Relation between peritonsillar infection and acute tonsillitis: myth or reality? Academic Article uri icon

abstract

  • To investigate the relationship between tonsillar and peritonsillar infections. Retrospective population-based study and a retrospective case series review. Tertiary academic medical facility. All individuals hospitalized with peritonsillar abscess (PTA) or peritonsillar cellulitis (PTC) during 2004-2008 were reviewed. Patient age, gender, diagnosis of PTA or PTC, recurrence, and date of presentation were recorded. In addition, a database of patients diagnosed in the community with acute tonsillitis (AT) was reviewed for the same time period. The weekly number of patients with AT was recorded, and a comparison between incidence of tonsillar infections and peritonsillar infection was performed. A total of 685 patients were hospitalized with either PTA (467) or PTC (218). Incidence of both upper respiratory infections and AT peaked in January and February of every year with a nadir in August. In contrast, PTA and PTC showed a consistent rate of infection throughout the year. Likewise, assessment based on weekly intervals showed that peaks of PTA and PTC did not follow those of acute tonsillitis with a 1 to 2 weekly lag as would be expected if peritonsillar infection is a complication of AT. Rather, an association between peritonsillar infection and tonsillitis was found within the same week (P = .04). Higher rates of occurrence of PTA or PTC following AT outbreaks were not found. These results lend further support to the theory that peritonsillar infection is associated not only with complications of AT but may occur from infection of Weber glands or other unknown causes.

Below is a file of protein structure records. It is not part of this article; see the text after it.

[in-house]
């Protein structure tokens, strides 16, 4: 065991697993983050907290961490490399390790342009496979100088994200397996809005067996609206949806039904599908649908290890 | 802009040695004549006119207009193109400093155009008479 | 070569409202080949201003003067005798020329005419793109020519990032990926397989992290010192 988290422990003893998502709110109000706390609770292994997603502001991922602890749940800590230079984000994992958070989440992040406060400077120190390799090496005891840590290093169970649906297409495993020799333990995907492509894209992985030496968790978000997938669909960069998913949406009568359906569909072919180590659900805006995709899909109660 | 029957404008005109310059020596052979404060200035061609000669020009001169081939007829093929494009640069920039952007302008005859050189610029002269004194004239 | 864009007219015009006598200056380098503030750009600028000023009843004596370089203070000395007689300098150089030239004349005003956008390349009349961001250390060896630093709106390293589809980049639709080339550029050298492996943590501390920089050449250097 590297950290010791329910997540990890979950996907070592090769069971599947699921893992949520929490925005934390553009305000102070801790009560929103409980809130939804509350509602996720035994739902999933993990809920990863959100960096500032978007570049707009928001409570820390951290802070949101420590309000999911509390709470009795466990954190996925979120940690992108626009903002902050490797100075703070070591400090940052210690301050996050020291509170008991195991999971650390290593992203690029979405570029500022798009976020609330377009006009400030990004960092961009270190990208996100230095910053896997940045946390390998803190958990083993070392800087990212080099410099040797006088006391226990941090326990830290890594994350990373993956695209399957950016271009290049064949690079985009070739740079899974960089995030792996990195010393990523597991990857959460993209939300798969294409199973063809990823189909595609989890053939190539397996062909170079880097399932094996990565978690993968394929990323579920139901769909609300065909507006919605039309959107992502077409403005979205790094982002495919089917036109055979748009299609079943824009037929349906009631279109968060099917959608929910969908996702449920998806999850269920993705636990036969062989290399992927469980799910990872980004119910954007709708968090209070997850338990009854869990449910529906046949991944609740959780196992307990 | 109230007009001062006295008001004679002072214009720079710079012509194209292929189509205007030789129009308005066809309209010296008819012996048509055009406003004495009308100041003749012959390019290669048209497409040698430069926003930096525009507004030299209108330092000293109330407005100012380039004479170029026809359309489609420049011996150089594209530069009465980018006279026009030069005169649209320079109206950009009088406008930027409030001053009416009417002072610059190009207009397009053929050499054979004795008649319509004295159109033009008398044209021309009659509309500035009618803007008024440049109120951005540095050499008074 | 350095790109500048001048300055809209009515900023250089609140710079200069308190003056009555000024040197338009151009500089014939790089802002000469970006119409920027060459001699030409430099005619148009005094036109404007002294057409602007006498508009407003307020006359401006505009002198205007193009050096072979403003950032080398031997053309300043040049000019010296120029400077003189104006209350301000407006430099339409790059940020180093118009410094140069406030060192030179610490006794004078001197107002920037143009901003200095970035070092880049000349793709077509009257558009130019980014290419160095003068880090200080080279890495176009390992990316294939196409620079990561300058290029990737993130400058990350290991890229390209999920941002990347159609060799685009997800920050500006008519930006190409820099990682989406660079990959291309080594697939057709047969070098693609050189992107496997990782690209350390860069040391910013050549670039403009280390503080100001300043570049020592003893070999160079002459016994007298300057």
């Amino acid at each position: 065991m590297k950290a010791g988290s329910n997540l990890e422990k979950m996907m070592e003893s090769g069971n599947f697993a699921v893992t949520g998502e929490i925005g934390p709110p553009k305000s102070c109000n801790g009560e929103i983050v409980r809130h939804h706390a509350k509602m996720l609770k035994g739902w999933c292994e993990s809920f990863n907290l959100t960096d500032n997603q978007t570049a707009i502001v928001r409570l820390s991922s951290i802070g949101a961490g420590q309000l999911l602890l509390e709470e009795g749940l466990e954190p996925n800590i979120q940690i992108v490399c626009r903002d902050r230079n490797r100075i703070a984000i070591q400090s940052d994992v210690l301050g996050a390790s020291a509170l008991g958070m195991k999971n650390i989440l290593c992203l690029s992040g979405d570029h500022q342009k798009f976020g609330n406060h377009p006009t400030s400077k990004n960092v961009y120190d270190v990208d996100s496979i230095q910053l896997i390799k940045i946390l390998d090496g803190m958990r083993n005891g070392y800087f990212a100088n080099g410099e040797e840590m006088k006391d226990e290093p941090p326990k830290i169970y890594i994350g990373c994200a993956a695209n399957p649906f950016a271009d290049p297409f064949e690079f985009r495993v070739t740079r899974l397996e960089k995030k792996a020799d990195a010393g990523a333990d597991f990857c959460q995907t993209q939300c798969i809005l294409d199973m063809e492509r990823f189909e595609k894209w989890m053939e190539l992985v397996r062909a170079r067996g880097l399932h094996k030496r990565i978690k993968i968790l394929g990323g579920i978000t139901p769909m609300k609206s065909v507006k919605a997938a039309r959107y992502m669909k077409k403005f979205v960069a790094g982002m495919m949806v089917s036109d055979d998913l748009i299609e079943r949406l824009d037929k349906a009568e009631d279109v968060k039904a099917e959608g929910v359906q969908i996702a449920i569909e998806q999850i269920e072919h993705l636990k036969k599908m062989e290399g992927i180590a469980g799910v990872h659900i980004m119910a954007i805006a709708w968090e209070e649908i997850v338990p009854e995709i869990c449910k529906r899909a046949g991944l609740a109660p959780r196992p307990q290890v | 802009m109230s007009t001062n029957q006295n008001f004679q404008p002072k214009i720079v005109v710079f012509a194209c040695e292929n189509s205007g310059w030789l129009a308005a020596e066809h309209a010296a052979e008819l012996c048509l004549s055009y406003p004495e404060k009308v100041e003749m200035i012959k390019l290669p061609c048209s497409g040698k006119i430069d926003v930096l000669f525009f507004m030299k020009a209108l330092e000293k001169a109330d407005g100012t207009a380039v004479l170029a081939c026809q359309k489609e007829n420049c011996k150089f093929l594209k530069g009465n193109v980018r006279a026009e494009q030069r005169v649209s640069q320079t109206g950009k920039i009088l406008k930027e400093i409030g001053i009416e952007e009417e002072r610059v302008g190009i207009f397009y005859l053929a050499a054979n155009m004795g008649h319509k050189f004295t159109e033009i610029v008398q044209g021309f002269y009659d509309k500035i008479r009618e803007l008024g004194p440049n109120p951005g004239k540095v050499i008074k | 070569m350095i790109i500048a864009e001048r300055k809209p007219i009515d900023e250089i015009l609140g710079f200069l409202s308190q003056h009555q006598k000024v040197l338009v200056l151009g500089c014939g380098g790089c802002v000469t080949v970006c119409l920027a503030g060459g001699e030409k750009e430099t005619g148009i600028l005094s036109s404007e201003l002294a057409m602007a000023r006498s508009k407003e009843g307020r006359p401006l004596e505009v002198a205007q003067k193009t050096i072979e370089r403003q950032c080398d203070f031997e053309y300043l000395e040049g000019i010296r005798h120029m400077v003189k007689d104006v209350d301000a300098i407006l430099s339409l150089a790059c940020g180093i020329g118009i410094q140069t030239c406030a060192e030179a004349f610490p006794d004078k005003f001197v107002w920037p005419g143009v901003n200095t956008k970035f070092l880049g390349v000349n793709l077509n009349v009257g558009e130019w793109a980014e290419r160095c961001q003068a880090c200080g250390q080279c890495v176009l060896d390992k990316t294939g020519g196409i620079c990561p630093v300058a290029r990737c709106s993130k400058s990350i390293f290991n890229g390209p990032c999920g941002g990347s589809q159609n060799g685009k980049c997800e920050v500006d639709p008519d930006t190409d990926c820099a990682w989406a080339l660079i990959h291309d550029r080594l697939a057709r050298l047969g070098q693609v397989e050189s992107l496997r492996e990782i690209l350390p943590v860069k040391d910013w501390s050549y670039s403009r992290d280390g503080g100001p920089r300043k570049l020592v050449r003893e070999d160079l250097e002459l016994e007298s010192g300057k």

publication date

  • August 1, 2011